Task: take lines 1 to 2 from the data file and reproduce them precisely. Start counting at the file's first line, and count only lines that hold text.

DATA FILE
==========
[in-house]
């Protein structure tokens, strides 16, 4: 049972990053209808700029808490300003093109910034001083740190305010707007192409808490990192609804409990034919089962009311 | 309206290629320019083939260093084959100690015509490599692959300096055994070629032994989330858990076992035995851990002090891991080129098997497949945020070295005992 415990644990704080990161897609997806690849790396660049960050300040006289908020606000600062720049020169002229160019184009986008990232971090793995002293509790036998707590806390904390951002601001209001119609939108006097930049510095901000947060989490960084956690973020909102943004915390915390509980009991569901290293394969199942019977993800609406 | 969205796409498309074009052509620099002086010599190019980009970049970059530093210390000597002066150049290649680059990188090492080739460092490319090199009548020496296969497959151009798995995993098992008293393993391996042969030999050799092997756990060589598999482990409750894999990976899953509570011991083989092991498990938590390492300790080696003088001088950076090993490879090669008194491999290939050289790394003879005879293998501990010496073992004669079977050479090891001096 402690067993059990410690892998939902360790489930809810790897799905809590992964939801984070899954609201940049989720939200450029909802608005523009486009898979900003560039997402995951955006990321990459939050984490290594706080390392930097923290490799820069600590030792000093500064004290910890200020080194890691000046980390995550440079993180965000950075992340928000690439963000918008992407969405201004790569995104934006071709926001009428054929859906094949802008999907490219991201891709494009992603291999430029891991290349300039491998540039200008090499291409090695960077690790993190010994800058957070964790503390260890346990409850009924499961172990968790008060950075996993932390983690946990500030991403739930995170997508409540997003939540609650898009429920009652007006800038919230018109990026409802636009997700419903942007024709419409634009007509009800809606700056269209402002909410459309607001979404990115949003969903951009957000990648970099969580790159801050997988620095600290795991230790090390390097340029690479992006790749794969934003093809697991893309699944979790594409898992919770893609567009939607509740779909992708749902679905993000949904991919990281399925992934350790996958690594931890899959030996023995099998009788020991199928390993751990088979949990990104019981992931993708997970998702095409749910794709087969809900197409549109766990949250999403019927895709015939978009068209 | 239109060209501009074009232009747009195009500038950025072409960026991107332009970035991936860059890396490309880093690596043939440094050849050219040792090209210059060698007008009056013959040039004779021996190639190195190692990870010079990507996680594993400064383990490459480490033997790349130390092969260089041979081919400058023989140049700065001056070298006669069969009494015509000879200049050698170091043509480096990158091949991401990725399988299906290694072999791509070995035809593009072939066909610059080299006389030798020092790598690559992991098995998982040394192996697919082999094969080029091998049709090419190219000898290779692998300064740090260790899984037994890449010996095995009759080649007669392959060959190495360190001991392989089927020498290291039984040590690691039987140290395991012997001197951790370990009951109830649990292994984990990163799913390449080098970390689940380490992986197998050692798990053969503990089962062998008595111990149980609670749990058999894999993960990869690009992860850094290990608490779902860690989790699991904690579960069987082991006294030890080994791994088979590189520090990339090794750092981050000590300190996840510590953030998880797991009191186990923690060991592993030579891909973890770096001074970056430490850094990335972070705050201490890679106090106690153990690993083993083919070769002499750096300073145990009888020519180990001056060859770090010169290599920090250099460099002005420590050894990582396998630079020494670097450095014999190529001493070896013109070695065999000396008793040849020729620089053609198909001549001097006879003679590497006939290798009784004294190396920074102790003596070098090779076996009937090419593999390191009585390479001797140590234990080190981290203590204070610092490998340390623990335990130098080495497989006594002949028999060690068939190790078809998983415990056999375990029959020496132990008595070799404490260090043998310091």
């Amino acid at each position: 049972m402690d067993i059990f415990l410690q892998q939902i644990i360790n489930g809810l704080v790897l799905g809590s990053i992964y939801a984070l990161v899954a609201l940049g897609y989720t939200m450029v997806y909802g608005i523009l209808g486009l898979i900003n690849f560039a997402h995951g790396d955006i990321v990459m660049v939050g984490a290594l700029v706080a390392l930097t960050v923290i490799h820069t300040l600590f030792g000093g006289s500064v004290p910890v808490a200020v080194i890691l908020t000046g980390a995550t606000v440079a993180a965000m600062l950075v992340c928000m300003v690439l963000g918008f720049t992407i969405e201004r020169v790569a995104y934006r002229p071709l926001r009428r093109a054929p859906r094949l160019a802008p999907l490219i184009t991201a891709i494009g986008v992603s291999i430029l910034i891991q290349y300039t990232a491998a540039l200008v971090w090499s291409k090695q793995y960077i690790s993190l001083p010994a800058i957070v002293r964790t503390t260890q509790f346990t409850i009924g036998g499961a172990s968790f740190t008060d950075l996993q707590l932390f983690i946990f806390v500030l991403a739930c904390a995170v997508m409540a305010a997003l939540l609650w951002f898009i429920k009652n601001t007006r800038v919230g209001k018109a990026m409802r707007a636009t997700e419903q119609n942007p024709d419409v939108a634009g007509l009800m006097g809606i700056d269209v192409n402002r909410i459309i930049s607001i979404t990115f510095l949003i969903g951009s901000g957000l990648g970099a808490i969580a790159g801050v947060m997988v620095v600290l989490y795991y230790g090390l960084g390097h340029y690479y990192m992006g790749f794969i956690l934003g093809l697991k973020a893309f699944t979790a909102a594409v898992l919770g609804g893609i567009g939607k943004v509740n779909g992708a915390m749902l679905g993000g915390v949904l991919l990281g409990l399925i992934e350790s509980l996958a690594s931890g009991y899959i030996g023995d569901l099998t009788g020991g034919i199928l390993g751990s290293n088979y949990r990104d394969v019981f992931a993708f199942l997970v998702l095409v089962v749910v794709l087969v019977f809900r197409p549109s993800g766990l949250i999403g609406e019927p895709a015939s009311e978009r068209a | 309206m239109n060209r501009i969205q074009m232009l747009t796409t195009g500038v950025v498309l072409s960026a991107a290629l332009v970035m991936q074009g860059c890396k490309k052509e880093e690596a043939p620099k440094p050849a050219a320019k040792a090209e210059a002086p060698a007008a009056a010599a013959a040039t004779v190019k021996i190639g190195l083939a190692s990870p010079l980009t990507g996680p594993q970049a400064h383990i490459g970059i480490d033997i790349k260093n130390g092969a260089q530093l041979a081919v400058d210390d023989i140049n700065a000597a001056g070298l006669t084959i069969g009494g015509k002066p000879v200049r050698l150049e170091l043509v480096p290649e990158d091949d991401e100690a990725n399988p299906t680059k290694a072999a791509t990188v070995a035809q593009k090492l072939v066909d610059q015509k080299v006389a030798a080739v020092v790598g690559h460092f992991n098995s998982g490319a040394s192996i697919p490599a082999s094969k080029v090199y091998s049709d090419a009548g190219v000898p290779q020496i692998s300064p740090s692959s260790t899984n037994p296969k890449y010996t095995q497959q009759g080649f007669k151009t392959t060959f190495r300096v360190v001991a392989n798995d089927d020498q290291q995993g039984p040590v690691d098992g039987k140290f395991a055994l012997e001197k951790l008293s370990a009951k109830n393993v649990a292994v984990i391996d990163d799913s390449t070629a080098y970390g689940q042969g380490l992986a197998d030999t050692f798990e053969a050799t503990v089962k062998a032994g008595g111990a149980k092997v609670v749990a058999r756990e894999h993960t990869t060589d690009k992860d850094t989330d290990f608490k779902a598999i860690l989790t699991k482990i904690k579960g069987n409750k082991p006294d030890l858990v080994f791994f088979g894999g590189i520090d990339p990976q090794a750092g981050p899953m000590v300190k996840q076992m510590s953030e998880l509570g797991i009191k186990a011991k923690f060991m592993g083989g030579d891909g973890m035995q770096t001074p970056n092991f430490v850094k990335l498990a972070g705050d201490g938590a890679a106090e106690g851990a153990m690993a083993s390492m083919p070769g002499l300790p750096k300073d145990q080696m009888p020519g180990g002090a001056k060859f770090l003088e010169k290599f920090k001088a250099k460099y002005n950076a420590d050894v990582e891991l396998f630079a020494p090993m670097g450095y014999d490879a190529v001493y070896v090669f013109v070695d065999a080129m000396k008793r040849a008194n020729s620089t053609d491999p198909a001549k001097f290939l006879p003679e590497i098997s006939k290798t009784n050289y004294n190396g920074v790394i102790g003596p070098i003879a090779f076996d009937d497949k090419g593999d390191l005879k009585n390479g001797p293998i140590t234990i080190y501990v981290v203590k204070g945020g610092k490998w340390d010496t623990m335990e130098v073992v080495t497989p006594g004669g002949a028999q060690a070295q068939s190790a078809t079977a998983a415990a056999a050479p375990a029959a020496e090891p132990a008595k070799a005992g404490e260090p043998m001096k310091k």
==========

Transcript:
[in-house]
């Protein structure tokens, strides 16, 4: 049972990053209808700029808490300003093109910034001083740190305010707007192409808490990192609804409990034919089962009311 | 309206290629320019083939260093084959100690015509490599692959300096055994070629032994989330858990076992035995851990002090891991080129098997497949945020070295005992 415990644990704080990161897609997806690849790396660049960050300040006289908020606000600062720049020169002229160019184009986008990232971090793995002293509790036998707590806390904390951002601001209001119609939108006097930049510095901000947060989490960084956690973020909102943004915390915390509980009991569901290293394969199942019977993800609406 | 969205796409498309074009052509620099002086010599190019980009970049970059530093210390000597002066150049290649680059990188090492080739460092490319090199009548020496296969497959151009798995995993098992008293393993391996042969030999050799092997756990060589598999482990409750894999990976899953509570011991083989092991498990938590390492300790080696003088001088950076090993490879090669008194491999290939050289790394003879005879293998501990010496073992004669079977050479090891001096 402690067993059990410690892998939902360790489930809810790897799905809590992964939801984070899954609201940049989720939200450029909802608005523009486009898979900003560039997402995951955006990321990459939050984490290594706080390392930097923290490799820069600590030792000093500064004290910890200020080194890691000046980390995550440079993180965000950075992340928000690439963000918008992407969405201004790569995104934006071709926001009428054929859906094949802008999907490219991201891709494009992603291999430029891991290349300039491998540039200008090499291409090695960077690790993190010994800058957070964790503390260890346990409850009924499961172990968790008060950075996993932390983690946990500030991403739930995170997508409540997003939540609650898009429920009652007006800038919230018109990026409802636009997700419903942007024709419409634009007509009800809606700056269209402002909410459309607001979404990115949003969903951009957000990648970099969580790159801050997988620095600290795991230790090390390097340029690479992006790749794969934003093809697991893309699944979790594409898992919770893609567009939607509740779909992708749902679905993000949904991919990281399925992934350790996958690594931890899959030996023995099998009788020991199928390993751990088979949990990104019981992931993708997970998702095409749910794709087969809900197409549109766990949250999403019927895709015939978009068209 | 239109060209501009074009232009747009195009500038950025072409960026991107332009970035991936860059890396490309880093690596043939440094050849050219040792090209210059060698007008009056013959040039004779021996190639190195190692990870010079990507996680594993400064383990490459480490033997790349130390092969260089041979081919400058023989140049700065001056070298006669069969009494015509000879200049050698170091043509480096990158091949991401990725399988299906290694072999791509070995035809593009072939066909610059080299006389030798020092790598690559992991098995998982040394192996697919082999094969080029091998049709090419190219000898290779692998300064740090260790899984037994890449010996095995009759080649007669392959060959190495360190001991392989089927020498290291039984040590690691039987140290395991012997001197951790370990009951109830649990292994984990990163799913390449080098970390689940380490992986197998050692798990053969503990089962062998008595111990149980609670749990058999894999993960990869690009992860850094290990608490779902860690989790699991904690579960069987082991006294030890080994791994088979590189520090990339090794750092981050000590300190996840510590953030998880797991009191186990923690060991592993030579891909973890770096001074970056430490850094990335972070705050201490890679106090106690153990690993083993083919070769002499750096300073145990009888020519180990001056060859770090010169290599920090250099460099002005420590050894990582396998630079020494670097450095014999190529001493070896013109070695065999000396008793040849020729620089053609198909001549001097006879003679590497006939290798009784004294190396920074102790003596070098090779076996009937090419593999390191009585390479001797140590234990080190981290203590204070610092490998340390623990335990130098080495497989006594002949028999060690068939190790078809998983415990056999375990029959020496132990008595070799404490260090043998310091």